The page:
crypto malware FacexWorm

During the last month of April 2018, a malware named FacexWorm has spread through Facebook messenger all the way to cryptocurrency trading platforms and web-wallets. With the recent wave of cyber-attacks, we are now observing a 4000% spike in crypto-related malware attacks since January 2018, as reported by Malwarebytes.

FacexWorm was first discovered in August 2017 by Kaspersky Labs Engineers, with no efficient antidote.

Thanks to its impressively sophisticated social engineering, cross-platform coordination, and viral propagations capabilities, Trend Micro rose the FacexWorm alarm and is actively collaborating with Facebook and Google Chrome to stop the digital epidemic, so to speak.

The biggest number of infected crypto-traders are located in Germany, Spain, Tunisia, Japan, Taiwan and South Korea while the total amount of stolen funds remains unknown.

How Does it Spread?

Technically, FacexWorm is a clone of a Chrome Extension that contains a short code programming its main routine. The malware appears in messenger and starts by displaying a fake error message that directs users to a fake YouTube page. It then tricks them into installing some Google Chrome extension. Nothing appears dubious as the attacker seems to know exactly what he is doing, and is able to publish directly on the Google Web Store. While a promotional video plays, hidden privileged access is required and obtained through this phase.

FacexWorm propagates through social media and into your trading platform wallet. Source: Trend Micro

Subsequently, the malicious code sends links to the friend list of the infected trader’s Facebook account. These infected links are capable of retrieving data for any credentials on their websites of interest. Victims then get redirected to cryptocurrency scams while the malware hijacks transactions by replacing any recipient address with the attacker’s one in every web-wallet, cold wallet or active trading platform.

An Endless Problem For Vulnerable Traders

FacexWorm is not the first malware to have spread through messenger. In late 2017, Dubmine had tapped Facebook messenger users to mine Monero (XMR) cryptocurrency once their computer is infected after getting them to install a Chrome extension as well, that has ever since been deleted by Google. As with Dubmine, Google has already deleted the Chrome extension responsible for infecting users and spreading the malware through messenger.

Last Month as well, yet another malware had been much reported and discussed through various web media outlets. Named PyRoMine, this cryptocurrency mining malware uses a leaked NSA exploit known as EternalRomance, to duplicate itself into vulnerable computer systems. PyRoMine is also an undercover Monero miner that has the capability of stopping Windows updates and transferring encrypted data from the infected machine.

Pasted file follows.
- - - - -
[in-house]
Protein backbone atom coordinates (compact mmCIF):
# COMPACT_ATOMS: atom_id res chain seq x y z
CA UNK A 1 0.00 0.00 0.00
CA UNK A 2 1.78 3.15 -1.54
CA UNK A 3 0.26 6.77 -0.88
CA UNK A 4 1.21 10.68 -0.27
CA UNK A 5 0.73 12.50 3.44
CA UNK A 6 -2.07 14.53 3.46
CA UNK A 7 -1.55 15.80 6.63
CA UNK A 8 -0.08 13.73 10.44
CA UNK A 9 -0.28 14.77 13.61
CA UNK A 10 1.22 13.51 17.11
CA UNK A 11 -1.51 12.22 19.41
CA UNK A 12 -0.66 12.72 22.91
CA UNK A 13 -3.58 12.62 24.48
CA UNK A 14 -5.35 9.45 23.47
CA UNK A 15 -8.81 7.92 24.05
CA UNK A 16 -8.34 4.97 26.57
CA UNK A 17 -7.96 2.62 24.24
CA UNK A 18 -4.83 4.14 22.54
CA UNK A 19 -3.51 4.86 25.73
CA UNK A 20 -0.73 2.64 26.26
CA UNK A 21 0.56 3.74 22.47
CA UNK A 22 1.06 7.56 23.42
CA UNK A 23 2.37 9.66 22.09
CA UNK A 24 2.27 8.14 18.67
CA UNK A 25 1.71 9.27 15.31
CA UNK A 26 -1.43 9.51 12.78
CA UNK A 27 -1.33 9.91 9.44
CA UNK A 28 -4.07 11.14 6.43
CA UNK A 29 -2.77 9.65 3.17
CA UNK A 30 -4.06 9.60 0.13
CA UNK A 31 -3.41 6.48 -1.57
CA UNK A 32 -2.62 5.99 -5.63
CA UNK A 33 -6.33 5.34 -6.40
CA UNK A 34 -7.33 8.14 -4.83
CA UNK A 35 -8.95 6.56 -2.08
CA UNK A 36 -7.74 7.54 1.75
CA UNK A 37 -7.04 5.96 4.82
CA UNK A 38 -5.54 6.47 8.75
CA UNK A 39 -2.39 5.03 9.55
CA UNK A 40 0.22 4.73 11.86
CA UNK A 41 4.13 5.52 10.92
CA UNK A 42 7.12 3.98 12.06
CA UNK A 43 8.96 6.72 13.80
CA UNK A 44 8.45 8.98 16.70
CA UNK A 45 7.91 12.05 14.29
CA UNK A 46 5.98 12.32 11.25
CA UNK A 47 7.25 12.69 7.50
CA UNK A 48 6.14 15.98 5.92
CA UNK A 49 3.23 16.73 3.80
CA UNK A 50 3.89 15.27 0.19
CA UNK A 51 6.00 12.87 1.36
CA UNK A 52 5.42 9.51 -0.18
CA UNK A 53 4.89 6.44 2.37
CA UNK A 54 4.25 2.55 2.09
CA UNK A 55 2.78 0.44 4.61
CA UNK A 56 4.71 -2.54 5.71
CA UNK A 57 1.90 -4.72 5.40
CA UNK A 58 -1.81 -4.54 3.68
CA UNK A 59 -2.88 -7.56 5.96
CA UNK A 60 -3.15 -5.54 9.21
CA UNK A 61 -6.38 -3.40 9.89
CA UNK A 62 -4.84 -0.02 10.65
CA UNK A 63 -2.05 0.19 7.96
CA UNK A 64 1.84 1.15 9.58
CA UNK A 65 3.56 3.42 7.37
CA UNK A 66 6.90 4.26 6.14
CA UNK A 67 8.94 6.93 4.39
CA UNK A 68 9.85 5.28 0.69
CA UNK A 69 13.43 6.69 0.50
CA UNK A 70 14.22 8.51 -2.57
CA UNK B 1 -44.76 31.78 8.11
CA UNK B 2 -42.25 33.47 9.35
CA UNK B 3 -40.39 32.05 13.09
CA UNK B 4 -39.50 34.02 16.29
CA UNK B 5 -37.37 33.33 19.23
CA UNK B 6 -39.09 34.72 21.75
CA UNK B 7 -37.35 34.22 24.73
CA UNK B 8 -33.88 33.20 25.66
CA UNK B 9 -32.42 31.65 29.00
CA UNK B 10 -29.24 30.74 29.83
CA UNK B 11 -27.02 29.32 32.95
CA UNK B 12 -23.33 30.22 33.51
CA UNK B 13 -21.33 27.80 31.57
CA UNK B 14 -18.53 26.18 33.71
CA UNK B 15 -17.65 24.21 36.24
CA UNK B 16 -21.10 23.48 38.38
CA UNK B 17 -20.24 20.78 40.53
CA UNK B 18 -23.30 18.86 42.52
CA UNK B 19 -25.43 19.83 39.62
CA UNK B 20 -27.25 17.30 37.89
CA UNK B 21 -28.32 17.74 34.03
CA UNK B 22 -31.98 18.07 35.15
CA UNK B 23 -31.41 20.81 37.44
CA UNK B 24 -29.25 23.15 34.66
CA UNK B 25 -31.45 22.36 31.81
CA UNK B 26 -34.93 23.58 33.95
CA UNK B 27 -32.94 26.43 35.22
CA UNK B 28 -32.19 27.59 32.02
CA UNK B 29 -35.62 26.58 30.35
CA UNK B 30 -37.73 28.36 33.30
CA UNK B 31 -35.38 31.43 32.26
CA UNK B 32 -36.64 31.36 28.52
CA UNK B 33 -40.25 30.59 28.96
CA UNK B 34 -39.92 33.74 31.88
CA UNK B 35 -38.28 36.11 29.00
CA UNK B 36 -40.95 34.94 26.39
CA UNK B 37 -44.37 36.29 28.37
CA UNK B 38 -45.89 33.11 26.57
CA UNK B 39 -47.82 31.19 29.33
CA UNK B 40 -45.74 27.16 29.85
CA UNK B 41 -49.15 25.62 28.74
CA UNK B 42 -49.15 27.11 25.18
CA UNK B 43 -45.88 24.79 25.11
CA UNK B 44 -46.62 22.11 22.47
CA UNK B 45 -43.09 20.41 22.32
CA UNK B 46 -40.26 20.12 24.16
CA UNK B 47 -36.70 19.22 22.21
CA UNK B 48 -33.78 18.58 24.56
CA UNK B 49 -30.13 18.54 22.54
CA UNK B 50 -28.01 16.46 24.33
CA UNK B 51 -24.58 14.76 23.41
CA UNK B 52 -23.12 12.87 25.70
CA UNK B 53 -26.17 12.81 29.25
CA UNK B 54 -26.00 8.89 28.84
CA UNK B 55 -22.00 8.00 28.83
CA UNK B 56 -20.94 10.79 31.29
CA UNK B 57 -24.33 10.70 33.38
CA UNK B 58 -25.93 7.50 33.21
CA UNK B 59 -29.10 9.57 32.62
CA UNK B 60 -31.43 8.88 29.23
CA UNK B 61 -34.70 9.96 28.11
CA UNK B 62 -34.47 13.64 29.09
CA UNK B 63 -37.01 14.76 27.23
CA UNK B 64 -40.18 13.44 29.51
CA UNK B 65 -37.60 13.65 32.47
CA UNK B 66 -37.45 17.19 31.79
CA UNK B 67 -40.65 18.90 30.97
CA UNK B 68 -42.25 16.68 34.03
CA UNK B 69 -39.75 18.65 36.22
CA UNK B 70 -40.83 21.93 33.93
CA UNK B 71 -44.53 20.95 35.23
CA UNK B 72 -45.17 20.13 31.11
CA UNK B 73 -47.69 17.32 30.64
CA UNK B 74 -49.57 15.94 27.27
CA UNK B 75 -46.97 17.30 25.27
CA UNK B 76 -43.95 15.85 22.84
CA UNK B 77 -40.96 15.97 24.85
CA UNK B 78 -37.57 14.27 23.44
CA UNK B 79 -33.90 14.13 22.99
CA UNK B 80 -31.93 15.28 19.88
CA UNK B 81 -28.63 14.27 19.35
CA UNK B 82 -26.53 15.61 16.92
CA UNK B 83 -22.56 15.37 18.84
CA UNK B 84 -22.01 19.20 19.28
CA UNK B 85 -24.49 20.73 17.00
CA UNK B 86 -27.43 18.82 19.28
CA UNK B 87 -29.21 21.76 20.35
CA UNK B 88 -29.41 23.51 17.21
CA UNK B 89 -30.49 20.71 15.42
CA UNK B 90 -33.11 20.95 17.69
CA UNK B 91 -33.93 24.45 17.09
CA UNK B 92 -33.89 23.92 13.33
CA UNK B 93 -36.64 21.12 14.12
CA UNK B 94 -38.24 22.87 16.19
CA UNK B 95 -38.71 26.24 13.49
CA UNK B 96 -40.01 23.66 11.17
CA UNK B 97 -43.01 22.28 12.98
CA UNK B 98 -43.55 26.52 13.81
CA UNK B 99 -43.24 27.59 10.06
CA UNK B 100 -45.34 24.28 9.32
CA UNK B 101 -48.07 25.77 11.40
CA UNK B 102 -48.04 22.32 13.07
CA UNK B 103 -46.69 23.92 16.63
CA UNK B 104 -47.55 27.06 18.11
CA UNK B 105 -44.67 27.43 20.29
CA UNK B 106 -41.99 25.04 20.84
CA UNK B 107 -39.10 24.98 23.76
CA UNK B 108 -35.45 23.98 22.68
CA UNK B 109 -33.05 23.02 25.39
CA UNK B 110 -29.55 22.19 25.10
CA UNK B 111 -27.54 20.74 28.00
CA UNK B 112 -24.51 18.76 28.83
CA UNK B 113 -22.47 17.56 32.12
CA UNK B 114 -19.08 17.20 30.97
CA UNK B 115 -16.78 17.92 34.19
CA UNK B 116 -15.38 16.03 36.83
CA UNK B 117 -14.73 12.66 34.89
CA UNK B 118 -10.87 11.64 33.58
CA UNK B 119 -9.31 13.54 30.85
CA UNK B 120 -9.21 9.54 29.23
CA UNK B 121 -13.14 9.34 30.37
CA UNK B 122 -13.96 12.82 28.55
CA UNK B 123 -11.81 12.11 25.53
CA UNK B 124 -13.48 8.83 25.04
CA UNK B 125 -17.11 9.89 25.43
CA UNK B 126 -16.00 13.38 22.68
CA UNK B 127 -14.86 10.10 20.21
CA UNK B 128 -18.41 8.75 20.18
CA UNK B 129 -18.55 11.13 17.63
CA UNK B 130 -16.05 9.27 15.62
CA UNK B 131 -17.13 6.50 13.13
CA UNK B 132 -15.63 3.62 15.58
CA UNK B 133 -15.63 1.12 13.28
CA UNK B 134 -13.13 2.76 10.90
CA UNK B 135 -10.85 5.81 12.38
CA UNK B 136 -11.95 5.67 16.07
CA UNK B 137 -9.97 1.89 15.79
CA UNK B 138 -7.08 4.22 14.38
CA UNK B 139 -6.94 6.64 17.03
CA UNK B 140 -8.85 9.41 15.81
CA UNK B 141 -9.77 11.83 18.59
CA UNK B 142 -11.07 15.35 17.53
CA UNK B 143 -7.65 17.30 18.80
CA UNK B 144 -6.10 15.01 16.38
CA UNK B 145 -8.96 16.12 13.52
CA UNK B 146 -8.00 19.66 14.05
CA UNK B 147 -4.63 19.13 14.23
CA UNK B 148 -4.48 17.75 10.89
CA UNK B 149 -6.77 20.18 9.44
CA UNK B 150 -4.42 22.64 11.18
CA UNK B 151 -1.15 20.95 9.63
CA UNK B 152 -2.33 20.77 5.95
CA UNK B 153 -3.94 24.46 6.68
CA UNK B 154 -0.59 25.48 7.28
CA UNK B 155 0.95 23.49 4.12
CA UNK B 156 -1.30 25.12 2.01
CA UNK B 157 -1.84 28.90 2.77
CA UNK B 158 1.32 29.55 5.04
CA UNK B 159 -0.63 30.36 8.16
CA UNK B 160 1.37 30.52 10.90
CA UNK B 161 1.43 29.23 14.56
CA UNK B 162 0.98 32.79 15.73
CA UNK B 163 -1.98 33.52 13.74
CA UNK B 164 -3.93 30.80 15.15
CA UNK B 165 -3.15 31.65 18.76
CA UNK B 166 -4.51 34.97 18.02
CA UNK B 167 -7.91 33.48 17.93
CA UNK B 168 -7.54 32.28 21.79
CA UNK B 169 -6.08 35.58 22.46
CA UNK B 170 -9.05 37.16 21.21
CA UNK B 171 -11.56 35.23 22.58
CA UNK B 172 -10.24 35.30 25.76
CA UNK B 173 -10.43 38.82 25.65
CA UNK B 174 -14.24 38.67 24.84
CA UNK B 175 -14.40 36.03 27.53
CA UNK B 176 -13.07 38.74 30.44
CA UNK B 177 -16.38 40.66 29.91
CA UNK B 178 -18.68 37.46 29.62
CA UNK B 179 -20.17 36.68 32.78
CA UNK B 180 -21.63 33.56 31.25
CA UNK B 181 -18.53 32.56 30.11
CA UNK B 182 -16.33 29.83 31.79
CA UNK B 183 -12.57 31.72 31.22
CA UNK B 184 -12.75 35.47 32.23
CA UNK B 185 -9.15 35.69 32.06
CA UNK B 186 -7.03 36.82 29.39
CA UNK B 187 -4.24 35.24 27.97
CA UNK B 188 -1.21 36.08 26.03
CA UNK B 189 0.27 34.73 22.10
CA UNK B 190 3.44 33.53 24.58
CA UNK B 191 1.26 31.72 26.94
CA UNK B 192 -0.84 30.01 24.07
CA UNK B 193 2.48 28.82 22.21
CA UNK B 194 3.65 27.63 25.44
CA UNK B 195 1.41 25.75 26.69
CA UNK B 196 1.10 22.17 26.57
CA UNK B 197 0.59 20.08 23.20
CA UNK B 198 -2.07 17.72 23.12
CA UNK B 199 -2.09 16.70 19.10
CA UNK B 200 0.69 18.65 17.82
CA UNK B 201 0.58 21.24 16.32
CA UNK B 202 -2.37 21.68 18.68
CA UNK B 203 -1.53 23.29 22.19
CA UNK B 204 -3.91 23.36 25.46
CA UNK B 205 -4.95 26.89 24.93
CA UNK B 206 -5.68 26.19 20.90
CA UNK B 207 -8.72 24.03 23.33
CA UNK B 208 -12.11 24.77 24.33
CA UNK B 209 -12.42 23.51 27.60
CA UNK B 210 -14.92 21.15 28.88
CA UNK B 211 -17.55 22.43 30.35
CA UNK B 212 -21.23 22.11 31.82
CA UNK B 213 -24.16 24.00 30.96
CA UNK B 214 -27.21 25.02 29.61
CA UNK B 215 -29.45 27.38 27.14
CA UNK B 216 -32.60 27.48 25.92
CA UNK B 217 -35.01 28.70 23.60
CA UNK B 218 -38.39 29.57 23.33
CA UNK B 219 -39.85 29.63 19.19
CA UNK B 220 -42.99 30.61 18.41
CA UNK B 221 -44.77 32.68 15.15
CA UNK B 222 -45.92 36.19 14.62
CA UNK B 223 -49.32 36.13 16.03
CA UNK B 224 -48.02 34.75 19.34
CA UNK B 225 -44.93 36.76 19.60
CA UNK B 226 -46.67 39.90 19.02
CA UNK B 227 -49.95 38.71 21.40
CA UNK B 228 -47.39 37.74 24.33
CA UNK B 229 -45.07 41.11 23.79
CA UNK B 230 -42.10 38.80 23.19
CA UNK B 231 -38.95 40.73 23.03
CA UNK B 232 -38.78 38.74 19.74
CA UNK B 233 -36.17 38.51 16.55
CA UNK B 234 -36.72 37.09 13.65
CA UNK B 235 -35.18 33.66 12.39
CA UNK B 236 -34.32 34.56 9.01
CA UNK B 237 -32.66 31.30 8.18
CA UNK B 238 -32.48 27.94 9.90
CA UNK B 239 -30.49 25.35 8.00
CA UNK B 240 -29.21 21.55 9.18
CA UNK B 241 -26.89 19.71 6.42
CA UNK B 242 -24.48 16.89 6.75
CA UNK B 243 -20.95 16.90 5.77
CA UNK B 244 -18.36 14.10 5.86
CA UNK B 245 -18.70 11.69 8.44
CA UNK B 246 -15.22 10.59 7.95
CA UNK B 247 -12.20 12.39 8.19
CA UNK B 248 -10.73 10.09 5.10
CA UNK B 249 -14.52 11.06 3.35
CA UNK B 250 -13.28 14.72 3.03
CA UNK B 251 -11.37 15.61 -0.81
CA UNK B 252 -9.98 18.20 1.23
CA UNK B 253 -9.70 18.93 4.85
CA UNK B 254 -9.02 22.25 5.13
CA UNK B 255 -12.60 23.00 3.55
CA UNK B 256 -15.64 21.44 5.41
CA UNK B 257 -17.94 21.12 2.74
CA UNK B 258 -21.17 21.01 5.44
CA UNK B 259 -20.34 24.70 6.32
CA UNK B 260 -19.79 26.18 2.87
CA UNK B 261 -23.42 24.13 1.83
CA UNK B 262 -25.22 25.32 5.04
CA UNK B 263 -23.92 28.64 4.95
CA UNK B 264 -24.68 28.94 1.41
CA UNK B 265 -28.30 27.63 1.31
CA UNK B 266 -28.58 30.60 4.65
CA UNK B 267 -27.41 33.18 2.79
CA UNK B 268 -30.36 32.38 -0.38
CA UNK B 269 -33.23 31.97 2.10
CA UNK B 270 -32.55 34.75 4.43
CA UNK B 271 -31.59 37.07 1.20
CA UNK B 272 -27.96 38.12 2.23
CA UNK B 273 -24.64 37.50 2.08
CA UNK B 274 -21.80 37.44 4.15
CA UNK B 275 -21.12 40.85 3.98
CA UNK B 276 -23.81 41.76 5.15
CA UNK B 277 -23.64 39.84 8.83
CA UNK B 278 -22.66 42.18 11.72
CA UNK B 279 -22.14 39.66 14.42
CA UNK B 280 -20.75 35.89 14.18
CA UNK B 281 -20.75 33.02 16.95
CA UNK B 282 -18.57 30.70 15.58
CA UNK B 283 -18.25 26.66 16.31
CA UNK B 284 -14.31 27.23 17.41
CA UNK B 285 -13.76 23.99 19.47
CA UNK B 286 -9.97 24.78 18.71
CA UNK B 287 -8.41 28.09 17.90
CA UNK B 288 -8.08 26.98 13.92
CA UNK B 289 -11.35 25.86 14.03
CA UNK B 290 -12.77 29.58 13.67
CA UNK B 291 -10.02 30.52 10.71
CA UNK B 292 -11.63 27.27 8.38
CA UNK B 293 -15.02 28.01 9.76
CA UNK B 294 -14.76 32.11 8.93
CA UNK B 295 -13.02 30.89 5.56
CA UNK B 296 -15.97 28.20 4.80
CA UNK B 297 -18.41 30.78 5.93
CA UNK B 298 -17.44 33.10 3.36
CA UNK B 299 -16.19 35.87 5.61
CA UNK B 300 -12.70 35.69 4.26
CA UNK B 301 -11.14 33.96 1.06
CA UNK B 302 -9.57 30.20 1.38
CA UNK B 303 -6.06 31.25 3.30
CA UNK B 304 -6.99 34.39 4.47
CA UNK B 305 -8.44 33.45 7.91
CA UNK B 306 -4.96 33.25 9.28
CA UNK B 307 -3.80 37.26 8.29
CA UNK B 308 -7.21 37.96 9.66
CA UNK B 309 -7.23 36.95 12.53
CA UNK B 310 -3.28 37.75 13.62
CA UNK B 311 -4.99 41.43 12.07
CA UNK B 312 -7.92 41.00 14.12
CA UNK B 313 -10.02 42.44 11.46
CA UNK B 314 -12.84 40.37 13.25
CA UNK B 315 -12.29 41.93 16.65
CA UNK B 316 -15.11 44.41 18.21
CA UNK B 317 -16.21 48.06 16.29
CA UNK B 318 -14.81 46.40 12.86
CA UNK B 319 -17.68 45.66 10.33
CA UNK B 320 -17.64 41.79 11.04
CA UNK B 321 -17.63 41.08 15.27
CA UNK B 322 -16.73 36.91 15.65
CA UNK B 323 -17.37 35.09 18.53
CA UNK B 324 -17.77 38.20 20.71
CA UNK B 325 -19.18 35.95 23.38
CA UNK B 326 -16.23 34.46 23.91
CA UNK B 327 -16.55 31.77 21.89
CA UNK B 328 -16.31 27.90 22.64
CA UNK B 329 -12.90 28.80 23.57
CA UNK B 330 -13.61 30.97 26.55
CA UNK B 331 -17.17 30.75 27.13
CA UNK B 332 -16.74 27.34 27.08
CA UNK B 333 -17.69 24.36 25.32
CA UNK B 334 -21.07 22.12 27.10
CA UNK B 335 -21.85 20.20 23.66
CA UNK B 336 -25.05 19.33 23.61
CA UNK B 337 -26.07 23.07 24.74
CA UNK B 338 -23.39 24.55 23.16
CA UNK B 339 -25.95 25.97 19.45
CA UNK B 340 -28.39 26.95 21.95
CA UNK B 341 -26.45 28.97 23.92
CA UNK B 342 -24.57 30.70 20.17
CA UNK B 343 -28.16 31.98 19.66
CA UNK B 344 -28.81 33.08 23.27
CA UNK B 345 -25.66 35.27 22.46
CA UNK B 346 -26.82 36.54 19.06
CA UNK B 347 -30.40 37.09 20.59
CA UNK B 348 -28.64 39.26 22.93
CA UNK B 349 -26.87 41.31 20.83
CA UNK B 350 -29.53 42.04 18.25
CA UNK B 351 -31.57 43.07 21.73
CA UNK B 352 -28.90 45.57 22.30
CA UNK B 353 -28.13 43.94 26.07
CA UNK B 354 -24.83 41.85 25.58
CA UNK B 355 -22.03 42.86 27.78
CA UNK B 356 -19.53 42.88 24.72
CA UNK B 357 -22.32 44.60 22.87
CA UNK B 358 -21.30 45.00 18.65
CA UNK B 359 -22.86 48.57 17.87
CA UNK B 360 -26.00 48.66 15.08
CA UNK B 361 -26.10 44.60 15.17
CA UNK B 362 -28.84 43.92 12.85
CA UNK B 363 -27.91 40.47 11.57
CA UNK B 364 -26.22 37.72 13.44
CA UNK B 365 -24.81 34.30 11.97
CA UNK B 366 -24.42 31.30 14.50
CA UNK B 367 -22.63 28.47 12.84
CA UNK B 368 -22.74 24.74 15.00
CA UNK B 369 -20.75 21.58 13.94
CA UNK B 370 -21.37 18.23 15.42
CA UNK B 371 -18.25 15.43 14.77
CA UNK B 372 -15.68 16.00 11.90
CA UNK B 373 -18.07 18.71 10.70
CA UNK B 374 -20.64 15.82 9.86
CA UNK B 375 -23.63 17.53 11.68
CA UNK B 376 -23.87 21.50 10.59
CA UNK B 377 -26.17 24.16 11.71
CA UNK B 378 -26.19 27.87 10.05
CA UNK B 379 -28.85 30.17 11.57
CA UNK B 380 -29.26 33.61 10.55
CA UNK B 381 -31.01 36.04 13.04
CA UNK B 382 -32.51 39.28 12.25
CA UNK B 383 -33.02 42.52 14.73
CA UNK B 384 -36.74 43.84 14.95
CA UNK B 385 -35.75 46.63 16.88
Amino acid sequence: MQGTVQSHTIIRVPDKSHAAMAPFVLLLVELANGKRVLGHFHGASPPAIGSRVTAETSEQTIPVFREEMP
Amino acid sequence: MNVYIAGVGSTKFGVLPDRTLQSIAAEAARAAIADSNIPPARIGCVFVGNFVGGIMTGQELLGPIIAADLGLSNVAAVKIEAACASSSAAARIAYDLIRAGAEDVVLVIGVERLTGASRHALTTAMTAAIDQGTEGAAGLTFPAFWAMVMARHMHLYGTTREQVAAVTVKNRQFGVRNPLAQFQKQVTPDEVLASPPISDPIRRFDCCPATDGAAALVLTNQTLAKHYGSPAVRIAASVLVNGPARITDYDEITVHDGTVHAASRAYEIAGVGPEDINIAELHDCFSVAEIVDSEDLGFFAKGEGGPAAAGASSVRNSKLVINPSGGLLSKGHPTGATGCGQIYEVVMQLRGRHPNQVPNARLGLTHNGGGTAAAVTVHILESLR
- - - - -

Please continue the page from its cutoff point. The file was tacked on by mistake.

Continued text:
Another form of cybercrime has also been very fruitful to perpetrators. Ransomware attacks like Petya and WannaCry made the headlines during 2017 and even caused involvement on a governmental level to prevent future attacks.

The increase in the occurrence of such cyber attacks is raising more and more question on the security of users, not to mention the shield of anonymity: the very core and promise behind the cryptocurrencies concept.

How to Dodge Such Threats?

Malware will always be around as long as people are drawn into free stuff. It’s then more important to focus on proactive steps to take to avoid losing hardly earned cryptos to attackers.

  • The first step is to stay away from all suspicious cryptocurrency “faucet” websites, unverified email attachments, and dubious messenger links. Some malwares are also integrated to macros in word or excel files, and we should all be cautious when downloading material from the Internet. It’s no big news, if anything is free, you might be the customer after all (or should I say the victim).
  • Still, in the proactive approach, there are specialized anti-crypto malware solutions out there like Hitman Pro or Malware Bytes.

Finally, since most malwares also pop up like undesirable annoying marketing, installing an ad-blocker might be the first shield we all need.

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